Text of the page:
Houston Controller feels the heat from city’s fiscal woes

Houston faces a structural budget gap that could top $250 million over the next few years, while it also has plans to issue billions of dollars of debt for a firefighter settlement, a major airport project, and other purposes, according to its new financial watchdog. 

Chris Hollins, who was elected city controller in a December run-off election, likened the state of Houston’s finances to the proverbial frog in boiling water, unaware of the life-threatening rise in temperature. 

“When I walked in in early January, my immediate reaction was ‘hey y’all it’s f*****g hot in here,'” he told The Bond Buyer’s Texas Public Finance Conference Tuesday. 

“We have more than $400 million in our savings accounts, more than we’ve ever had in the history of Houston,” City Controller Chris Hollins told The Bond Buyer Texas Public Finance Conference Tuesday. “That fund balance gives us some time to get our house in order.”

Michael Dorman

While Mayor John Whitmire’s administration is projecting a $160 million gap in the fiscal 2025 budget, Hollins said the proposed settlement with the firefighters’ union — that calls for wage hikes over a new five-year contract and the issuance of $650 million of judgment bonds to cover back pay — will increase that deficit.

Tackling the problem will require increasing revenue or cutting spending or a combination of the two as one-time measures to balance the city’s budget, like federal COVID-19 relief dollars, have dried up, according to the controller.

“We can’t snap our fingers and get to $250 million in savings, but we can get $1 million, $10 million, $5 million at a time and that starts to add up,” he said. 

Hollins added that, contrary to Whitmire’s March warning, Houston is not “broke.”

“We have more than $400 million in our savings accounts, more than we’ve ever had in the history of Houston,” he said. “That fund balance gives us some time to get our house in order.”

Other challenges loom for the nation’s fourth largest city, including upcoming contract negotiations with city workers, followed by police next year.

“When (city workers) saw the generosity of the firefighter settlement, it begged the question for them ‘what is our raise going to be?,'” Hollins told The Bond Buyer following his speech. “There may be some baseline assumptions as we look forward to next year’s budget and the year following about how negotiations might turn out, but the price might have gone up.”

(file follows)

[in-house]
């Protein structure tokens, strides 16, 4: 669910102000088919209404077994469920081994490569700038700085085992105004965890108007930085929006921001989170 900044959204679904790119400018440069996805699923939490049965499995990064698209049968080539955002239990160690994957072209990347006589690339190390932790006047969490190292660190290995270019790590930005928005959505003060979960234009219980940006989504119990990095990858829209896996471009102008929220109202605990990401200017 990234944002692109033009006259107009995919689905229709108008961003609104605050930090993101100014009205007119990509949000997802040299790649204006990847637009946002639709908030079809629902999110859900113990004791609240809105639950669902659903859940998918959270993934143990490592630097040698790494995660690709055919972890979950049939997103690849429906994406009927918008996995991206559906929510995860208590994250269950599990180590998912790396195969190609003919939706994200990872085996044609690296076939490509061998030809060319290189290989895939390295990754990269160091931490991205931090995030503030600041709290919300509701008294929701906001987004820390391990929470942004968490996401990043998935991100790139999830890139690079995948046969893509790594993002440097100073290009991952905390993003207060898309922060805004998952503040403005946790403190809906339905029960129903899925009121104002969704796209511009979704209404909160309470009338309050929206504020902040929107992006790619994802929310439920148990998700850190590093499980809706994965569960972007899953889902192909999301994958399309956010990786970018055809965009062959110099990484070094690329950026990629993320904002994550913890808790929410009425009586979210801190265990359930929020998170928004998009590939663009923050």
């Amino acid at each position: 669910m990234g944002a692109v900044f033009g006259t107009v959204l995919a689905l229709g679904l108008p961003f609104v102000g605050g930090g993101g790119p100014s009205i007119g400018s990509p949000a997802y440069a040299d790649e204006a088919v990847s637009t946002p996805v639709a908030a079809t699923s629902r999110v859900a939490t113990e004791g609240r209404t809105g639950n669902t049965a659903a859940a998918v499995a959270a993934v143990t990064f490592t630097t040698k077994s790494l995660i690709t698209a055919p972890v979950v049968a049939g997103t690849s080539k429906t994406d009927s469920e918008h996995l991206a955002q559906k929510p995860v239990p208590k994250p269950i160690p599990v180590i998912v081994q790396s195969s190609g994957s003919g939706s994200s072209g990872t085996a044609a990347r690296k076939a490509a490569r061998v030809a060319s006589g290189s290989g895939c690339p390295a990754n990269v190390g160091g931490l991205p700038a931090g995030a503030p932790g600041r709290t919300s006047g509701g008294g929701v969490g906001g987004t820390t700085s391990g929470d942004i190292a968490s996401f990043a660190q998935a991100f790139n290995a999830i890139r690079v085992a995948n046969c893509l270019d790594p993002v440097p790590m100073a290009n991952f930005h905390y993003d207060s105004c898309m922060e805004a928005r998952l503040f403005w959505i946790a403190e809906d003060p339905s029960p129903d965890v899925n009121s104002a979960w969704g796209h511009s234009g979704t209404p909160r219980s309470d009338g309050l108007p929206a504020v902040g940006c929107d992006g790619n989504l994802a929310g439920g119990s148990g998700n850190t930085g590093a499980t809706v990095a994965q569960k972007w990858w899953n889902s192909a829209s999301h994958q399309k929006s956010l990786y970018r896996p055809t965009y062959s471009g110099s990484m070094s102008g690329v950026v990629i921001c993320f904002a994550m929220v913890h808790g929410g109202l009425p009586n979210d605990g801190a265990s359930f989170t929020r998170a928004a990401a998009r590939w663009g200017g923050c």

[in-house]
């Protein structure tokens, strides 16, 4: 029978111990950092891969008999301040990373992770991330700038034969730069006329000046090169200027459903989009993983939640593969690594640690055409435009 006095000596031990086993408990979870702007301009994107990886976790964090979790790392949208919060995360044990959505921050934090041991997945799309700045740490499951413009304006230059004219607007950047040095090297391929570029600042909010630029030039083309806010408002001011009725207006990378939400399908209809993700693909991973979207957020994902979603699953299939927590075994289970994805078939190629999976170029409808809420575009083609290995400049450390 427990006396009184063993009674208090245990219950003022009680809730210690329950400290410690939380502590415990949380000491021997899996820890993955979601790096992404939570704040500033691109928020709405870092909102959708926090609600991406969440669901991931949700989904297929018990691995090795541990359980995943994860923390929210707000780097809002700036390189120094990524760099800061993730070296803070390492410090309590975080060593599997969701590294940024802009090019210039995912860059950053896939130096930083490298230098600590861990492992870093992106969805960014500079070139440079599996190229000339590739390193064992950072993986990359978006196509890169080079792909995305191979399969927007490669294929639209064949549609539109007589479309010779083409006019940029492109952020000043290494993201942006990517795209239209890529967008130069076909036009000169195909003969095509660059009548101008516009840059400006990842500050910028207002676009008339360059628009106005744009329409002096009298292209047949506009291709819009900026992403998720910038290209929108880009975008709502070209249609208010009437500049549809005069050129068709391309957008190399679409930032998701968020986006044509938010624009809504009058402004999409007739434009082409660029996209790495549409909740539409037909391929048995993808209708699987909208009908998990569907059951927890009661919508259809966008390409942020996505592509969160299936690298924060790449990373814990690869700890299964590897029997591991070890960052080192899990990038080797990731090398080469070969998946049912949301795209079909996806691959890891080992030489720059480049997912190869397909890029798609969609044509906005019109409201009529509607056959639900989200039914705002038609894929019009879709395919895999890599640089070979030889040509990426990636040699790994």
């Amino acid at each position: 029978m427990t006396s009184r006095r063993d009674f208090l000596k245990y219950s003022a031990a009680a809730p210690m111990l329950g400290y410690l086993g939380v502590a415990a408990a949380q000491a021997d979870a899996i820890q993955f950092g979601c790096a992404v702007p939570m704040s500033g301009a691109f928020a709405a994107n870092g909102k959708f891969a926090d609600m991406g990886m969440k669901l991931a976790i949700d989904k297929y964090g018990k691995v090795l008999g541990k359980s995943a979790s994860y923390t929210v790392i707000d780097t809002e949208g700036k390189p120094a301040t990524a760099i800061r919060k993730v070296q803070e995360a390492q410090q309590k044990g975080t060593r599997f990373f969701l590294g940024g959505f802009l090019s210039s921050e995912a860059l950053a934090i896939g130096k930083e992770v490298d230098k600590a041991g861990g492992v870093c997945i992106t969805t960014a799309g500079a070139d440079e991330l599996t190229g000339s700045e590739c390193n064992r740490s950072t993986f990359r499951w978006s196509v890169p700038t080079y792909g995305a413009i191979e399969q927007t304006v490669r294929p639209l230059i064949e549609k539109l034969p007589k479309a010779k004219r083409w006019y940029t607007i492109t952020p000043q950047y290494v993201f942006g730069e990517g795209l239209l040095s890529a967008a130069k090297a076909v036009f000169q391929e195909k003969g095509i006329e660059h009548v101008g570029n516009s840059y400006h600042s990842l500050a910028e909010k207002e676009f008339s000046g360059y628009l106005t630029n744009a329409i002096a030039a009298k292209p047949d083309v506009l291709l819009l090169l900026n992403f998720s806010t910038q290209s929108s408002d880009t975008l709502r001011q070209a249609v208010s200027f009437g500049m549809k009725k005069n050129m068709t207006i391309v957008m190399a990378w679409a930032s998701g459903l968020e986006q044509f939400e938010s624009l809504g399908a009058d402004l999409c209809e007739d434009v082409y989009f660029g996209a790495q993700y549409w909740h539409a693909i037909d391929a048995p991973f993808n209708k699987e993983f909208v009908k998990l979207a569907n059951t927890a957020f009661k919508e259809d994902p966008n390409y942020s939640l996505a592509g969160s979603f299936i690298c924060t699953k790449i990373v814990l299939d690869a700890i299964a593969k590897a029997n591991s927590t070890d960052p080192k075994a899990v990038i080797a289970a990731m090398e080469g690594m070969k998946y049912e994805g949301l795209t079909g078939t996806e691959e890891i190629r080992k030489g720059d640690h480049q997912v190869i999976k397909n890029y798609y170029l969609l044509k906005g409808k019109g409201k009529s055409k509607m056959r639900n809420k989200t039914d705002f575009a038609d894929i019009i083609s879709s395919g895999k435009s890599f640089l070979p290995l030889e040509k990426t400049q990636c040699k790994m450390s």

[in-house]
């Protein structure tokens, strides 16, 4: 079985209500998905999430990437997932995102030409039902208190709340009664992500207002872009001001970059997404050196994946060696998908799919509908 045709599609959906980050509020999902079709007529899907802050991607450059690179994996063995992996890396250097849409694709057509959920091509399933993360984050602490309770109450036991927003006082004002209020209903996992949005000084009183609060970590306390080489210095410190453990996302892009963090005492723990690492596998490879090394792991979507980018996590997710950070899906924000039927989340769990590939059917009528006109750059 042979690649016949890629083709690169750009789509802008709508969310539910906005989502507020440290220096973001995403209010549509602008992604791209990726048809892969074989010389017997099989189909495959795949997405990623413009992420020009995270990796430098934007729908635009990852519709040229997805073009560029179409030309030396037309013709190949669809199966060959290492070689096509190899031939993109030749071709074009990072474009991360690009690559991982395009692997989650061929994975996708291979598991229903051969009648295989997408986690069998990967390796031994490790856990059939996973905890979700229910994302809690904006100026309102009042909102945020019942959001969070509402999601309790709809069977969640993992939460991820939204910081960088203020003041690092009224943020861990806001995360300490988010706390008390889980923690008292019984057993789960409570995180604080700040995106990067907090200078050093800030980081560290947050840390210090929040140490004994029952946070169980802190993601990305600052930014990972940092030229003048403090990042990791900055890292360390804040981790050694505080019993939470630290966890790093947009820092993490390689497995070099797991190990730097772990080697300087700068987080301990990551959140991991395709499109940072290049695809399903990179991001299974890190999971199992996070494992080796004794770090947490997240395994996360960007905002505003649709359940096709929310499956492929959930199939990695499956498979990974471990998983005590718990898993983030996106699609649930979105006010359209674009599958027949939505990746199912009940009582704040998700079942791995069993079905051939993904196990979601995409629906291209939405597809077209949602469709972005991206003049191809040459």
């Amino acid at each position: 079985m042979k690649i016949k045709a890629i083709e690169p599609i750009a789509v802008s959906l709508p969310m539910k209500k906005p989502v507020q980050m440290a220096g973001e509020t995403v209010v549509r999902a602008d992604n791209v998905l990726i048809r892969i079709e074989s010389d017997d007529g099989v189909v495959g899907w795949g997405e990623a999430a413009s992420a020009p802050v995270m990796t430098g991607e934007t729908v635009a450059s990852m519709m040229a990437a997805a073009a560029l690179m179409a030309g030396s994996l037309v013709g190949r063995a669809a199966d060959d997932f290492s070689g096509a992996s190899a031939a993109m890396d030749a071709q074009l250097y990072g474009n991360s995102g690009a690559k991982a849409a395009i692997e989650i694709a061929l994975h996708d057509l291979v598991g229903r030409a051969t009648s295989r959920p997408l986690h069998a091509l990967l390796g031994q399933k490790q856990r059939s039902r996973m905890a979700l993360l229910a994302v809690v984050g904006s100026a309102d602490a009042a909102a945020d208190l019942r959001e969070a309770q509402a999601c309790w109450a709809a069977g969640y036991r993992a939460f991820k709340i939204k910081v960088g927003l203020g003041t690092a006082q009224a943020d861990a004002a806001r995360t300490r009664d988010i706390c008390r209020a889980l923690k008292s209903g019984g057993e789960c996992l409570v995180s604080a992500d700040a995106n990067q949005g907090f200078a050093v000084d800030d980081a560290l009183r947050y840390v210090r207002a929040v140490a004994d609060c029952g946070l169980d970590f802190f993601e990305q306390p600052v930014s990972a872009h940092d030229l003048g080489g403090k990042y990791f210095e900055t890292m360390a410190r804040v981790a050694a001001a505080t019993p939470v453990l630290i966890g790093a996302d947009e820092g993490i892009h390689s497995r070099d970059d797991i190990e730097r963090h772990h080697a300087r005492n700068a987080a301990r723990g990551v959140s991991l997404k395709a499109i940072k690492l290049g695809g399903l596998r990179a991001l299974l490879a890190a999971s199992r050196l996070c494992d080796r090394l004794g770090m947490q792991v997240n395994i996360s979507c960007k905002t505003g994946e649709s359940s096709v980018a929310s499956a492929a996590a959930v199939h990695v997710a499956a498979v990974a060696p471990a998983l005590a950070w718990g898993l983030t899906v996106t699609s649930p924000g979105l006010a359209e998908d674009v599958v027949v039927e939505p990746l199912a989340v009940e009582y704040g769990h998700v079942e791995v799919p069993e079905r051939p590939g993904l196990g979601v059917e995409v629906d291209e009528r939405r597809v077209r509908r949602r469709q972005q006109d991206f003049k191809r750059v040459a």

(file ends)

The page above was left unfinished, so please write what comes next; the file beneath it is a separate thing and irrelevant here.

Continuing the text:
He said while his office is not taking a position on the fairness of the firefighter deal, which still must be approved by a Texas court and the city council, he is awaiting a comprehensive plan from the mayor on how the city will pay for new union contracts, as well as improved city services. 

“That hasn’t been laid out yet and Houston is waiting,” he said.

On the debt front, Hollins said several issuances are coming, including the judgment bond deal that is expected to total around $800 million with the inclusion of a commercial paper refunding. A water and sewer deal could top $800 million as Houston complies with a federal consent decree to improve its aging wastewater system.

This summer, the city expects to offer $150 million to $200 million of tax and revenue anticipation notes in competitive bidding and has a roughly $400 million deal for its convention center on tap for late this year or early next year, according to Hollins. 

Financing will commence for a $2.55 billion terminal project at George Bush Intercontinental Airport after Hollins said his office completed “a full diligence process” that allowed the city council to finally move it forward. 

Houston will issue around $300 million of general airport revenue bonds, while special facility revenue bonds, backed by lease payments from United Airlines, would total $975 million, he said.

Hollins also has his eye on improving Houston’s bond ratings.  

“Of course we want to increase our ratings, but the primary thing we need is for the ratings to be fair and consistent,” he said.

Fitch Ratings has said the trajectory of Houston’s AA general obligation rating could depend on retroactive contracts with firefighters. The city also has GO ratings of AA from S&P Global Ratings and Aa3 from Moody’s Ratings.

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